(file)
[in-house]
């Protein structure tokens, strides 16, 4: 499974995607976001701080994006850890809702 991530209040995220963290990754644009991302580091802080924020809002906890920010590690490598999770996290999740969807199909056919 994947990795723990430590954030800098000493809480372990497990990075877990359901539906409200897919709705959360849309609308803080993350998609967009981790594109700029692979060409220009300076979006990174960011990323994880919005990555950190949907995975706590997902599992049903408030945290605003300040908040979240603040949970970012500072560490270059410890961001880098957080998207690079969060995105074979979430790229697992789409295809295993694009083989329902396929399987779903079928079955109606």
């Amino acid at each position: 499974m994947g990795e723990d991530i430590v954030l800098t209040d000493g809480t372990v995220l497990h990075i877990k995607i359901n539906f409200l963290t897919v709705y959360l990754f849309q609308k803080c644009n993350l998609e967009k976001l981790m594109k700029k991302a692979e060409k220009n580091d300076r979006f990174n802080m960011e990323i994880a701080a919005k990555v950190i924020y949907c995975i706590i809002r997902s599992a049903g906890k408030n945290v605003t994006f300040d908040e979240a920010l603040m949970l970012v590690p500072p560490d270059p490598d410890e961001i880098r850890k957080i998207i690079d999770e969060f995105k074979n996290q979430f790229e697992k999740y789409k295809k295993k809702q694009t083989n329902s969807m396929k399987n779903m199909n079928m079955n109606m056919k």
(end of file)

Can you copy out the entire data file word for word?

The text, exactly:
[in-house]
């Protein structure tokens, strides 16, 4: 499974995607976001701080994006850890809702 991530209040995220963290990754644009991302580091802080924020809002906890920010590690490598999770996290999740969807199909056919 994947990795723990430590954030800098000493809480372990497990990075877990359901539906409200897919709705959360849309609308803080993350998609967009981790594109700029692979060409220009300076979006990174960011990323994880919005990555950190949907995975706590997902599992049903408030945290605003300040908040979240603040949970970012500072560490270059410890961001880098957080998207690079969060995105074979979430790229697992789409295809295993694009083989329902396929399987779903079928079955109606």
């Amino acid at each position: 499974m994947g990795e723990d991530i430590v954030l800098t209040d000493g809480t372990v995220l497990h990075i877990k995607i359901n539906f409200l963290t897919v709705y959360l990754f849309q609308k803080c644009n993350l998609e967009k976001l981790m594109k700029k991302a692979e060409k220009n580091d300076r979006f990174n802080m960011e990323i994880a701080a919005k990555v950190i924020y949907c995975i706590i809002r997902s599992a049903g906890k408030n945290v605003t994006f300040d908040e979240a920010l603040m949970l970012v590690p500072p560490d270059p490598d410890e961001i880098r850890k957080i998207i690079d999770e969060f995105k074979n996290q979430f790229e697992k999740y789409k295809k295993k809702q694009t083989n329902s969807m396929k399987n779903m199909n079928m079955n109606m056919k």